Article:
PORTLAND, Ore. (KOIN) – Any time now.
That may be the feeling boiling up as Portland is waiting for our first soaking rain of the upcoming fall season. It’s about this time of the year when we notice a change in our precipitation. Instead of the spotty summer showers, the more water-invested, mid-latitude cyclones typically start to show up. These systems can bring in a potent cold front, a rush of low-level moisture and an extended period of time where rain is coming down. Most years, it’s around the second or third week of September when we have our first rain event that carries a quarter-of-an inch or more. Some years, our first wetting rain, may even be over an inch.
We have had more significant rain events happen right around this date in the past. The last two years brought in our first soaking on Sept. 18. That means our atmospheric river season is getting closer and closer. Soon we will be discussing those plumes of moisture that are our major source of water for the year.
On Tuesday, southern Oregon brought in very useful rain from the system that is spiraling off the coast of northern California. Before the sun even made an appearance, Medford had collected nearly a half-inch of rain. This is the type of wetting rain that helps fire suppression. You can see that Klamath Falls brought in over a half-inch of rain, with measurements as far north as Bend. This is the type of moisture we are waiting on up here in the Willamette Valley.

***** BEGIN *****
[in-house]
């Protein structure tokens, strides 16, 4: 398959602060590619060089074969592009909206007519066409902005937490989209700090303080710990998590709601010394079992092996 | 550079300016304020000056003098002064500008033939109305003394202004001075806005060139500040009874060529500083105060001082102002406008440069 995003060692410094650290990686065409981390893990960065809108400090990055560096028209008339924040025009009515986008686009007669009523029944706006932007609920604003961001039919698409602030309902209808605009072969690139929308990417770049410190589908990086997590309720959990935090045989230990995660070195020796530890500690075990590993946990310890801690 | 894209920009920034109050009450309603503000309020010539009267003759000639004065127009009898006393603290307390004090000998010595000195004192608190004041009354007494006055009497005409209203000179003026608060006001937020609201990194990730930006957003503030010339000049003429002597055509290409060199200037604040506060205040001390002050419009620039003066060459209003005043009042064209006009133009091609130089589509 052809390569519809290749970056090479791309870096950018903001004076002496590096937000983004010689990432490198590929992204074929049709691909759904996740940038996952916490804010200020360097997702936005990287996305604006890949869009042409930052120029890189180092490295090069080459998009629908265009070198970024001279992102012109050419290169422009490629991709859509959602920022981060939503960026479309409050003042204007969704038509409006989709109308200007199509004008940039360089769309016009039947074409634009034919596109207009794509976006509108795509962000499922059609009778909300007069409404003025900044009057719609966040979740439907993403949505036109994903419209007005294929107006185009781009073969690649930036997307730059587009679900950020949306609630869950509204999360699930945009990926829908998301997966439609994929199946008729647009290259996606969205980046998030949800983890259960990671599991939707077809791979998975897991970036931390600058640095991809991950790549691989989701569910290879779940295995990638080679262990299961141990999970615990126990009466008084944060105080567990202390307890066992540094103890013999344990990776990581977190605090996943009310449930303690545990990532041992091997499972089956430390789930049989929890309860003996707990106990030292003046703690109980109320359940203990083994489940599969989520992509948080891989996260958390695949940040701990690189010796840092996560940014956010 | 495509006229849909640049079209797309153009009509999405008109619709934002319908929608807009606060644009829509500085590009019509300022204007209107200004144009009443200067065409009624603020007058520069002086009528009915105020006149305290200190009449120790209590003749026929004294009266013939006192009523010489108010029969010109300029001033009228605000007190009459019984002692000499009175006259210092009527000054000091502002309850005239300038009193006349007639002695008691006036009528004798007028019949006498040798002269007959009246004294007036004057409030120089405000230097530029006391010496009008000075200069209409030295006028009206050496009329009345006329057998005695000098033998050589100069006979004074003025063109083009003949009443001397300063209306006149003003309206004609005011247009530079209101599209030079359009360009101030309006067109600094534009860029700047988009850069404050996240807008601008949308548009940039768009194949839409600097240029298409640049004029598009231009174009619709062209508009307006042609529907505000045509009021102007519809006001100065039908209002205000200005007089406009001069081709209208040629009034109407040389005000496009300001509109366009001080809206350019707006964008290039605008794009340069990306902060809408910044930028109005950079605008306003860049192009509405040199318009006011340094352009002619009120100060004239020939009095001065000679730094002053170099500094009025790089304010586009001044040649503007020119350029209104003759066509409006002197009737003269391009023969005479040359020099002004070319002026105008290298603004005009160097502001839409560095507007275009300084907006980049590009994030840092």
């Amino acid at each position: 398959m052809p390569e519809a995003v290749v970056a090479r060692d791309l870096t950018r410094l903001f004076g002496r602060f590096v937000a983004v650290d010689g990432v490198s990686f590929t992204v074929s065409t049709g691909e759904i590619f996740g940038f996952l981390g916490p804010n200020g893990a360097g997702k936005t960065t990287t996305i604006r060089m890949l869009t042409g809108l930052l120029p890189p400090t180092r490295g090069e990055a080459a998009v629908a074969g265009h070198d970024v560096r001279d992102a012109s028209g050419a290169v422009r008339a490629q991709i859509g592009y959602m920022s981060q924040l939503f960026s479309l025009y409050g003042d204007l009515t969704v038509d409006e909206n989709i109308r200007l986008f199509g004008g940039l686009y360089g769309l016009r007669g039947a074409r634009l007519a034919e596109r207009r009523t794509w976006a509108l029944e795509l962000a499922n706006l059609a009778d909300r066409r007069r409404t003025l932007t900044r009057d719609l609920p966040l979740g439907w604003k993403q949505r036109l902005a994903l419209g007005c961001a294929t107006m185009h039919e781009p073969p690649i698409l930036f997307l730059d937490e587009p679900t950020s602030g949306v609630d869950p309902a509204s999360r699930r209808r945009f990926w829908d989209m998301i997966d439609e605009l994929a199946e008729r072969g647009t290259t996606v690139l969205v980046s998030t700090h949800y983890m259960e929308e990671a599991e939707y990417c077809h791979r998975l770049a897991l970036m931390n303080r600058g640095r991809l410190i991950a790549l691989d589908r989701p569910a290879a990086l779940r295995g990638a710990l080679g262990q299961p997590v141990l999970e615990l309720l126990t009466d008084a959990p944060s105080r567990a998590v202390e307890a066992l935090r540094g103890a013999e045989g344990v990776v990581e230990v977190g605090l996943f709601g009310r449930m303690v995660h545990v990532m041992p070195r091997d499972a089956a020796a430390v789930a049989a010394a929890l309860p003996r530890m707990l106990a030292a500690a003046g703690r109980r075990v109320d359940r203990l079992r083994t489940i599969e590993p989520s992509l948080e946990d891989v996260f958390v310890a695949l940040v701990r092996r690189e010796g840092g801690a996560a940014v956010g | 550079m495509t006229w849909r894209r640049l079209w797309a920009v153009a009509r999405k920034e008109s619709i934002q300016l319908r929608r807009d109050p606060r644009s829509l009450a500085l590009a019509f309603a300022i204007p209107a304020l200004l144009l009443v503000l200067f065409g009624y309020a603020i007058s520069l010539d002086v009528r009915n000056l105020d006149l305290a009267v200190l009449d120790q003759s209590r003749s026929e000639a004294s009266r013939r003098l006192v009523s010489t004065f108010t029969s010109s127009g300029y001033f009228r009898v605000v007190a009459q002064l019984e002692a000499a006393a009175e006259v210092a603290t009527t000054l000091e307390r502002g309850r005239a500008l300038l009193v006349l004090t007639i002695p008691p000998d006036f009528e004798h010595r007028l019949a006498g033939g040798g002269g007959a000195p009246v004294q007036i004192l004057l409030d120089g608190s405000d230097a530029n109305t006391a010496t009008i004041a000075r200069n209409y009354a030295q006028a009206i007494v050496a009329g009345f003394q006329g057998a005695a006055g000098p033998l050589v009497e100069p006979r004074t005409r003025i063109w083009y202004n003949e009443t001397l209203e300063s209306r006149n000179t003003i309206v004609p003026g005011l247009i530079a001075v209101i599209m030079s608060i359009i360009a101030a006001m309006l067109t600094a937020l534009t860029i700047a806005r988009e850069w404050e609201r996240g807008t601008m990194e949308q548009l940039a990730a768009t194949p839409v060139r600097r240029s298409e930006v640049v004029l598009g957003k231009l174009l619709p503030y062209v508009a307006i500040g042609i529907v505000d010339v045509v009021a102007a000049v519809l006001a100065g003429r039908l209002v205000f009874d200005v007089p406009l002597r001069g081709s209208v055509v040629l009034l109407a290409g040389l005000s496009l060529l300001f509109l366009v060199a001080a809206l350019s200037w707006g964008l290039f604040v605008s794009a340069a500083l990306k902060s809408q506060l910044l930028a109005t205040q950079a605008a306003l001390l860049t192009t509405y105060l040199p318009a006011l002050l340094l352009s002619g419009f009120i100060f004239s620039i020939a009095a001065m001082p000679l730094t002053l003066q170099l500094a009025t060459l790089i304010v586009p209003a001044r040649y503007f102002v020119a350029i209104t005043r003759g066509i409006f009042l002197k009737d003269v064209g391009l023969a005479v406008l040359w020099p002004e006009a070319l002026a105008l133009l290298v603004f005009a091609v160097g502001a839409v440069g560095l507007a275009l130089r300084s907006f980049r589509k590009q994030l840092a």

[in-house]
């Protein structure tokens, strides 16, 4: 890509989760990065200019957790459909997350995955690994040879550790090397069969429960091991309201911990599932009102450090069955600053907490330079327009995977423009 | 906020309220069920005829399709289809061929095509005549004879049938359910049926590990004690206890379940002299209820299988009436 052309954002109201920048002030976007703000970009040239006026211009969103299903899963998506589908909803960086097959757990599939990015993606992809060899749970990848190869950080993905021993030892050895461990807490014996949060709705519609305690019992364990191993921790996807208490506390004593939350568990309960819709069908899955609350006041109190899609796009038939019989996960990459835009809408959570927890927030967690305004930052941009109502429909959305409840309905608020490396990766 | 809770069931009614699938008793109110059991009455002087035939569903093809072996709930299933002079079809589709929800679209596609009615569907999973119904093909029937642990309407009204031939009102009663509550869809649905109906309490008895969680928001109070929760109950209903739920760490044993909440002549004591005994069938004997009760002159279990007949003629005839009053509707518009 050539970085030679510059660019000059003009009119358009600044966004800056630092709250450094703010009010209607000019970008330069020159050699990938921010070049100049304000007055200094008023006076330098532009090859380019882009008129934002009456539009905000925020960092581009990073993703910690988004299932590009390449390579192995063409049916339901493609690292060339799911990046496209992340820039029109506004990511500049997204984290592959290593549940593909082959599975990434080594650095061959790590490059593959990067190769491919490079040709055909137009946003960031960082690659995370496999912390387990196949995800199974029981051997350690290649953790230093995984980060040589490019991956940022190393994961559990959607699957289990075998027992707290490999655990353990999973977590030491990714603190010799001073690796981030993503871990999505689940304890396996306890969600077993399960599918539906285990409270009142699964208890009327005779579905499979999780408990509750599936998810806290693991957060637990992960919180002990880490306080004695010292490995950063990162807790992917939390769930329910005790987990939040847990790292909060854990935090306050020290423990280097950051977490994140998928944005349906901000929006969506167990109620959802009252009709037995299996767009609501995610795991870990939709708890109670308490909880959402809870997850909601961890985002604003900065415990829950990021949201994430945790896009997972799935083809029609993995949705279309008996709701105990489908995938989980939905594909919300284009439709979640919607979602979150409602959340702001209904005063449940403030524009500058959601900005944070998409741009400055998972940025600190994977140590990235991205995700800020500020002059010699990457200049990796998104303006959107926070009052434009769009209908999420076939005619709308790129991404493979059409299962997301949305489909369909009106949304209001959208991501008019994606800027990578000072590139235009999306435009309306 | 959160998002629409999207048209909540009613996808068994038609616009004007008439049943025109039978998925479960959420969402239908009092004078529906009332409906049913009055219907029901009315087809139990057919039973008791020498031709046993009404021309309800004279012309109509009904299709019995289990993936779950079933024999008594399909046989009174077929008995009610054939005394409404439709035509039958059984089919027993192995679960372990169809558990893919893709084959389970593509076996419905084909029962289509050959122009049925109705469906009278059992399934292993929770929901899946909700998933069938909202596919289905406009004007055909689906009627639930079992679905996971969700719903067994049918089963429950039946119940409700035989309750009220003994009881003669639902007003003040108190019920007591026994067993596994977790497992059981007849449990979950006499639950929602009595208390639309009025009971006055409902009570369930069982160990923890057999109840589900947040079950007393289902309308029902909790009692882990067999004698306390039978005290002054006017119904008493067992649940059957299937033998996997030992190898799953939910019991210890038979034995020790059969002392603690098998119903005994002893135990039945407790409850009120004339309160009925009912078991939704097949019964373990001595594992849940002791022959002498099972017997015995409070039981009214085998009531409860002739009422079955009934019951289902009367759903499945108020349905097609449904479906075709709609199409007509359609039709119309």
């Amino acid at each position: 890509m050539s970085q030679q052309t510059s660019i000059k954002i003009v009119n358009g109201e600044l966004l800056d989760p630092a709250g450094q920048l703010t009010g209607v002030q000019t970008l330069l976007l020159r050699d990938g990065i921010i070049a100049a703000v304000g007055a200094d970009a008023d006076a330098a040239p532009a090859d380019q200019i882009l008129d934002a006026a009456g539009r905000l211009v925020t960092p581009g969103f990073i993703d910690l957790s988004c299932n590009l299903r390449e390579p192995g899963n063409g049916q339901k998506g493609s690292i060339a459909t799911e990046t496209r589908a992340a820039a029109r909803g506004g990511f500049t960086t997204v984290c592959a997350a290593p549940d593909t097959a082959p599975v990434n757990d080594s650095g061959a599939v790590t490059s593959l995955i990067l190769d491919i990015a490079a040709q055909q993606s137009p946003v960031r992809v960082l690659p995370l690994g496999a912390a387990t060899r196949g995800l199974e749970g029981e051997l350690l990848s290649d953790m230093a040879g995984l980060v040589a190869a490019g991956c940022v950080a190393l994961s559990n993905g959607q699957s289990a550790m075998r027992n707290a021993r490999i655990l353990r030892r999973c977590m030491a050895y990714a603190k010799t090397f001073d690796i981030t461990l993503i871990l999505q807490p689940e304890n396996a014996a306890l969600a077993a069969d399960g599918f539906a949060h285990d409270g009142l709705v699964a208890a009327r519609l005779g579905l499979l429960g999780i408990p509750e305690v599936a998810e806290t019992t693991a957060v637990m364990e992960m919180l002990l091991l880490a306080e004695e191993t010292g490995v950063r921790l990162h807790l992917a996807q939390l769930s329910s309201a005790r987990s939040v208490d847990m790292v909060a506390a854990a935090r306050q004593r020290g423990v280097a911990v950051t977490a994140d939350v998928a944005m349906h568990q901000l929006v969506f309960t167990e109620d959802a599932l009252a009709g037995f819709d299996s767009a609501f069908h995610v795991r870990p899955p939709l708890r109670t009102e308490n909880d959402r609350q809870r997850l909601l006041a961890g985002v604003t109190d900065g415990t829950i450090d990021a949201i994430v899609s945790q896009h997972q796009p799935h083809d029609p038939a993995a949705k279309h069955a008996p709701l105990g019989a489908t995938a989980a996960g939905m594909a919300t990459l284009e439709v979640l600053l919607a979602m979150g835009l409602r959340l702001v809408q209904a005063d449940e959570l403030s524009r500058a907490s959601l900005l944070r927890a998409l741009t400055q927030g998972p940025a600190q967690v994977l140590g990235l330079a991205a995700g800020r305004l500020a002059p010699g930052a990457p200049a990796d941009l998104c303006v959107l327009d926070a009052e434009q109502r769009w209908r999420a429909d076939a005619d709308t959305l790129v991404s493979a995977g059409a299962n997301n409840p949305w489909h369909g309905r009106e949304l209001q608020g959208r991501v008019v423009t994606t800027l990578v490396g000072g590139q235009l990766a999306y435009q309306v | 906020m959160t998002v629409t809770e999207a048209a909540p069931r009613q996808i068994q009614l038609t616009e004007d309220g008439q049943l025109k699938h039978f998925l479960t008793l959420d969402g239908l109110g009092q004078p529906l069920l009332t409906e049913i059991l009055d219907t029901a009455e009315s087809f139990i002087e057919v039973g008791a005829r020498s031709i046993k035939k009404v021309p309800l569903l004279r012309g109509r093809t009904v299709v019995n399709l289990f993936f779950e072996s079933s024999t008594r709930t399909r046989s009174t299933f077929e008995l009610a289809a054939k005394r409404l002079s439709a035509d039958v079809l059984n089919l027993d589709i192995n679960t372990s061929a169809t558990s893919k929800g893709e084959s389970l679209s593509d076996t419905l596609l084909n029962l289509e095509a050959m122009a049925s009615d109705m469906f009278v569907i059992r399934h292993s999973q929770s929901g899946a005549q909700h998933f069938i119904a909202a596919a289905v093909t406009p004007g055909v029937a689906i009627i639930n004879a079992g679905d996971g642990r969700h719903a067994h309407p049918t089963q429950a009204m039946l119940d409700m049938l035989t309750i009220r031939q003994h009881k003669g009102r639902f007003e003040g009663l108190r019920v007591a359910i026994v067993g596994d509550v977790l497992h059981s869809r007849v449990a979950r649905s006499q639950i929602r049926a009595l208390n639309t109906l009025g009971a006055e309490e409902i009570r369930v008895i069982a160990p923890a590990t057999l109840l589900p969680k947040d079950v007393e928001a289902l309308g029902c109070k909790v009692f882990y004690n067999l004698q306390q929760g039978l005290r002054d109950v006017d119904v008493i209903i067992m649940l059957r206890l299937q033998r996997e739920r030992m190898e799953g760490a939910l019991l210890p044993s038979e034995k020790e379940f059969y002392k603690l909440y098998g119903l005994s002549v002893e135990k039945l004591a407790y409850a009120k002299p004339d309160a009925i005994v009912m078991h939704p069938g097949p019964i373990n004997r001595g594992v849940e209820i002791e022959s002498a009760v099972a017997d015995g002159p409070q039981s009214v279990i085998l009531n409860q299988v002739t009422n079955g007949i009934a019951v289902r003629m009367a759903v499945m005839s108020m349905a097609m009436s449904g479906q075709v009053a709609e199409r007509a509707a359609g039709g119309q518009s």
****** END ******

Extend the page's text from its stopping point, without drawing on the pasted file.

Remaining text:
Those chances don’t seem to be moving in for Portland or nearby neighborhoods in the coming days. As new weather data comes in each day, it sure seems like the weather pattern may actually be more dry than wet. We could potentially wrap up the rest of the month with little to no measurable rain. Portland is currently 0.75 inches behind what’s normal for the month of September. This may be one of the driest September years on record.
If we finish the month where we are at, it would be one of the top 10 driest September months going back to 1940. Usually, it takes one of those atmospheric rivers to bring us back up to snuff. We have 10 more days to collect as much water as we can up here. This is great weather for outdoor climbing and exploring hikes. We have had a good run of mainly dry weekends to get out for all the fun late summer events. Use these days wisely, because the rainy season has no sympathy for your outdoor plans.
Something to think about as we wrap up the month. We typically have one day that brings in a half-inch of rain or more in the month of September. Will we sneak that in before the month finishes? Right now, we have only fulfilled two of those days in the graphic below.